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When an electron absorbs a photon, it remains an electron and the photon disappears. The electron energy and momentum are altered to account for the energy and momentum the photon was carrying. For a free electron, it will not be possible to balance energy and momentum simultaneously. There will have to be another interaction to make that work. If the ...


8

As Ross pointed out, two scenarios are possible: free electron / electron as part of an atom. They're treated in two totally different ways. Free electron: free electrons can't really "absorb" photons. They can collide with them, and some things can happen (this, for instance). Those types of collisions are described by QED and there are a bunch of ...


3

Earthing something means dumping the electron flow into the earth. Since the earth is so big, it can absorbe/give a practically infinite amount of charge without changing potential, this means that you can treat earth as a reservoir of ready to use electrons. If you plug the phase of your home power line into the ground (without safety devices in the ...


2

Part 1: Conceptual/physical intuition Since there is an electrostatic attraction between the 2 particles, then when they are apart they are at a higher potential energy then when they are together. Here's an analogy: Physically, this situation is like having a ball at the top of a hill overlooking a valley or well. The ball will roll down the hill and ...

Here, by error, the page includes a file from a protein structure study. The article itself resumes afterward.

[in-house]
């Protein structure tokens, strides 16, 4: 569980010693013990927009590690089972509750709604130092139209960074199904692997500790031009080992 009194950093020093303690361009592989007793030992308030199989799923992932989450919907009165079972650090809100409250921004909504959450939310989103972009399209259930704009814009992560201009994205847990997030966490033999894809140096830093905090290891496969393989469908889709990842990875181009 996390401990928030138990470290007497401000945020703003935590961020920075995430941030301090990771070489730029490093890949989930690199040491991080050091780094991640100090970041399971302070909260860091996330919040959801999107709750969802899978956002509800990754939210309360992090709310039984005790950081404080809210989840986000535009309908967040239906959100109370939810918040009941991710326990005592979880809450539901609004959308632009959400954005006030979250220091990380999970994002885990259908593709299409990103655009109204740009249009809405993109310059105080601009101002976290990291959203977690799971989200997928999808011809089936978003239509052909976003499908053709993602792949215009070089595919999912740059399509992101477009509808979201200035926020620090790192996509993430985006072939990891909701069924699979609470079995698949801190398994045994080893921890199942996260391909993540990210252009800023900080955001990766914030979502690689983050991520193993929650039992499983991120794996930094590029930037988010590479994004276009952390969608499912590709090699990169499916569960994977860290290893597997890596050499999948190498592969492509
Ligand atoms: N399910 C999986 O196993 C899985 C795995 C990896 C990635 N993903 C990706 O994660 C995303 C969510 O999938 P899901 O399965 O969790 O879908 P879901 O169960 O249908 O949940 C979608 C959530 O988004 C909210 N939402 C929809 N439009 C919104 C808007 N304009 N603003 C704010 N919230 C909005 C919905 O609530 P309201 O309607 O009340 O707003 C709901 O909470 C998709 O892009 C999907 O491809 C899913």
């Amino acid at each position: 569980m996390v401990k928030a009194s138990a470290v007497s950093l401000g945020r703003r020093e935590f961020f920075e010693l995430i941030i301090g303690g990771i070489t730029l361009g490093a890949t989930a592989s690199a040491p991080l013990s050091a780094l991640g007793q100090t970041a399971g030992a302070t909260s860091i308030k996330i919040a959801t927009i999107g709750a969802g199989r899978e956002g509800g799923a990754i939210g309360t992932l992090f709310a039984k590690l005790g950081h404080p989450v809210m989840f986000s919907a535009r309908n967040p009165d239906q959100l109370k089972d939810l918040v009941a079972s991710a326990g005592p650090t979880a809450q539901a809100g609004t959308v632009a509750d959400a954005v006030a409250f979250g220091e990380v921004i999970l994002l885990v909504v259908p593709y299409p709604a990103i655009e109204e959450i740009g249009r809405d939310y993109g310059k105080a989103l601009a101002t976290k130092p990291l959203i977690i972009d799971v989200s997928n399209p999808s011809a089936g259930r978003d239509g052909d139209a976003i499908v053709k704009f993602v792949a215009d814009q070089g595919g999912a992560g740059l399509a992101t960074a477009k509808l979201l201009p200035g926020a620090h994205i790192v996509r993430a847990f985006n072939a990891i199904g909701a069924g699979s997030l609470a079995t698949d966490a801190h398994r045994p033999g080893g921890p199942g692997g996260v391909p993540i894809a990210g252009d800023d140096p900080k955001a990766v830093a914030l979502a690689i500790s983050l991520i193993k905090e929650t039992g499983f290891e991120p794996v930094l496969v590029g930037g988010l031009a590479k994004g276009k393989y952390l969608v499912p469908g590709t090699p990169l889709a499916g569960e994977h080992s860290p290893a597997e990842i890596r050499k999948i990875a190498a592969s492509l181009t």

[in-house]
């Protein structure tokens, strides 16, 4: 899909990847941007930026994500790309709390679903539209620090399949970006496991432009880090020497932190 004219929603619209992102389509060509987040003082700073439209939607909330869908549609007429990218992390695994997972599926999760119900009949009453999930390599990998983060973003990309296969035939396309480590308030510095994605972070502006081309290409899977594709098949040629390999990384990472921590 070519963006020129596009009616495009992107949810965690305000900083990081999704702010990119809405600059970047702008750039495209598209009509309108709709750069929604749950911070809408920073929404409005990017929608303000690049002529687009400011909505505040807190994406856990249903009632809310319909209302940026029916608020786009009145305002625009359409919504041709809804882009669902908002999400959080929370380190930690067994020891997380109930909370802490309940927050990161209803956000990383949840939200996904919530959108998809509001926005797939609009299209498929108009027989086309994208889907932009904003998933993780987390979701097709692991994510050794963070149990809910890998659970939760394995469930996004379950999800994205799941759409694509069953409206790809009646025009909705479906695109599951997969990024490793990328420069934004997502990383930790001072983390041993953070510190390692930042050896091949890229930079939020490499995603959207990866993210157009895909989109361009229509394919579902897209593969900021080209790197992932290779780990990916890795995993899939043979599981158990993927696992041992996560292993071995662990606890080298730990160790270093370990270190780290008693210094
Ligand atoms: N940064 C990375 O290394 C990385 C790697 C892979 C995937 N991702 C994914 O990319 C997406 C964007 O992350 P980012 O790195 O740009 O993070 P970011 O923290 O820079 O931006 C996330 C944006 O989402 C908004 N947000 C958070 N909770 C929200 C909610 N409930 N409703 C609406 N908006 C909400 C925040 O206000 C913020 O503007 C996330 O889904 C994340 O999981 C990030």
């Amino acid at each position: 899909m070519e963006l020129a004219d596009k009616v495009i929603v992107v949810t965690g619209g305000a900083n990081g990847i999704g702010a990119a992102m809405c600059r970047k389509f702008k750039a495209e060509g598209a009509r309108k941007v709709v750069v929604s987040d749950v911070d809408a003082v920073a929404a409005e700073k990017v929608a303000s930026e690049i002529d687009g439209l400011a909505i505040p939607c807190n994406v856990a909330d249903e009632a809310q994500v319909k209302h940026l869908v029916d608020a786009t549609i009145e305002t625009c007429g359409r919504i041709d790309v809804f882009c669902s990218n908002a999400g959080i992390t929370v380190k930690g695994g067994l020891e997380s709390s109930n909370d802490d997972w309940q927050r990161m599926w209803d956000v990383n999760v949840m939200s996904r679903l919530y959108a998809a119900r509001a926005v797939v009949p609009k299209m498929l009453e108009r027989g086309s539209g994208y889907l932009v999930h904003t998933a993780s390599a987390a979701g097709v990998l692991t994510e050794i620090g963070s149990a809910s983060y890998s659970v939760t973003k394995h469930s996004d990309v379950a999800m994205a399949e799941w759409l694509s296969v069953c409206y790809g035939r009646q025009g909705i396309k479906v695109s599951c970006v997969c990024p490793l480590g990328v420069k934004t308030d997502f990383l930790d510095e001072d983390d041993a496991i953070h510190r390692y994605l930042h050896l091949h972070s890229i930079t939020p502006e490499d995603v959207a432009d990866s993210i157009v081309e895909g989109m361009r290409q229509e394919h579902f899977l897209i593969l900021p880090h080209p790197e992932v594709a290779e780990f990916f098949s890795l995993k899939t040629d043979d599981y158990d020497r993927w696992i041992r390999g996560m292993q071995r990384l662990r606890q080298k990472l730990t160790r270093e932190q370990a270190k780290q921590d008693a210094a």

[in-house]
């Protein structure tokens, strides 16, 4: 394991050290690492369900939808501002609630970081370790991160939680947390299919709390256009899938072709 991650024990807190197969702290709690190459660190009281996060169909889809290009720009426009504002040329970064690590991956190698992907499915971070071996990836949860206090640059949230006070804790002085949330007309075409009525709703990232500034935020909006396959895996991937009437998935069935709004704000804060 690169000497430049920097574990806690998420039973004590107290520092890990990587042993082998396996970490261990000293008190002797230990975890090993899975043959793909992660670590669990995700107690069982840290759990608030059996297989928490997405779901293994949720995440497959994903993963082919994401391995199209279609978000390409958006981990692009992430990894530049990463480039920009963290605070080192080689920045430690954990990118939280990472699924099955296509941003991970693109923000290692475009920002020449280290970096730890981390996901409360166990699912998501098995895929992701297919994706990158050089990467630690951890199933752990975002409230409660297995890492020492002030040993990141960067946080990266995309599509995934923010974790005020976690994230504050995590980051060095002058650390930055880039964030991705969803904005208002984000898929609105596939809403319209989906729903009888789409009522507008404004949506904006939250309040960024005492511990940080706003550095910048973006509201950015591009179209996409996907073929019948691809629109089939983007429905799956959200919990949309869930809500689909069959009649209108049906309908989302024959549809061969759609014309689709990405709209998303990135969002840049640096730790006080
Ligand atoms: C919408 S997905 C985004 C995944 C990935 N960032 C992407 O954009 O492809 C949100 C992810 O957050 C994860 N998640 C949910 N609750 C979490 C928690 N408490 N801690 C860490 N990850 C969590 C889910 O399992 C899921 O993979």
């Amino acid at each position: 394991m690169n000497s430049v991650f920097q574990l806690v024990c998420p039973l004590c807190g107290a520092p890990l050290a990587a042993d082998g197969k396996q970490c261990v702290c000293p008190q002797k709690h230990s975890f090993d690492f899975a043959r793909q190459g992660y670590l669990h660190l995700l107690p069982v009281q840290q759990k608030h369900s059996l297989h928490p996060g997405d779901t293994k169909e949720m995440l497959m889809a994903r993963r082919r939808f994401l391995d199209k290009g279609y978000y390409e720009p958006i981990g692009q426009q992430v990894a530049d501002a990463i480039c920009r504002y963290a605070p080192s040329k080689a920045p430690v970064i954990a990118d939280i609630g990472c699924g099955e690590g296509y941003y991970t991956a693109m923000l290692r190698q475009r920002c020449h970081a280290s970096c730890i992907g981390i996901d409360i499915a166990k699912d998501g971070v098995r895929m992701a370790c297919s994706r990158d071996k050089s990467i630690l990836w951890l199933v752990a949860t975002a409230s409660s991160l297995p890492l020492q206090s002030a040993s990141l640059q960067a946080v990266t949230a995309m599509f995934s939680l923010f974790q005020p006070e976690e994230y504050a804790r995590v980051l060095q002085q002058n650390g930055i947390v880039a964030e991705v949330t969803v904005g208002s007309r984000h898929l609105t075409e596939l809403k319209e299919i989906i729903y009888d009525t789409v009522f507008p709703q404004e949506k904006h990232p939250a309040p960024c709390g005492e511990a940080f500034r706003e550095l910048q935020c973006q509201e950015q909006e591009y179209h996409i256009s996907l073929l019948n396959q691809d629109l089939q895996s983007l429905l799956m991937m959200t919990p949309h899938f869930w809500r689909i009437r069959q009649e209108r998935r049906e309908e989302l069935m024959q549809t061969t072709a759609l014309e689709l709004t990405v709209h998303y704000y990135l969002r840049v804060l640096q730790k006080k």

2

Yes, it is possible. The simplest qualitative answer to this is that, at the microscopic level, the electrons in a conductor are dictated by quantum mechanics, which is inherently probabilistic. Velocities and positions are rarely ever totally excluded from a given value; it's just insanely unlikely for a single electron to attain that given value. ...


2

In this article electrons seen in a bubble chamber are shown. The spiral is an electron knocked off from an atom of hydrogen , a bubble chamber is filled with supercoole liquid hydrogen in this case. Th accuracy of measuring the tracks is of order of microns. The momentum of the electon can be found if one knows the magnetic field and the curvature. The ...


1

One model is to say that the atom is in an impenetrable spherical box, and solve for the wavefunctions. See Y P Varshni Accurate wavefunctions for the confined hydrogen atom at high pressures J. Phys. B: At. Mol. Opt. Phys. 30 No 18 (28 September 1997) L589-L593. The Fermi Contact Term (electron density at the nucleus) greatly increases as the size of the ...


1

Your value is within the range of literature values. Hydrocarbon Lithography on Graphene Membranes states "the Fermi wavelength of the electrons in graphene of 0.74 nm". Many references cite this value. Another reference says ~0.14nm.


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Here, we shall discuss about relative permittivity $\epsilon_r$. Permittivity $\epsilon_s$ of a substance is the measure of the $resistance$ offered by a substance against the flow of electric field lines. Greater the value of $\epsilon_s$, fewer will be the number of electric field lines flowing through the substance. $\epsilon_r$ is defined as the ratio of ...



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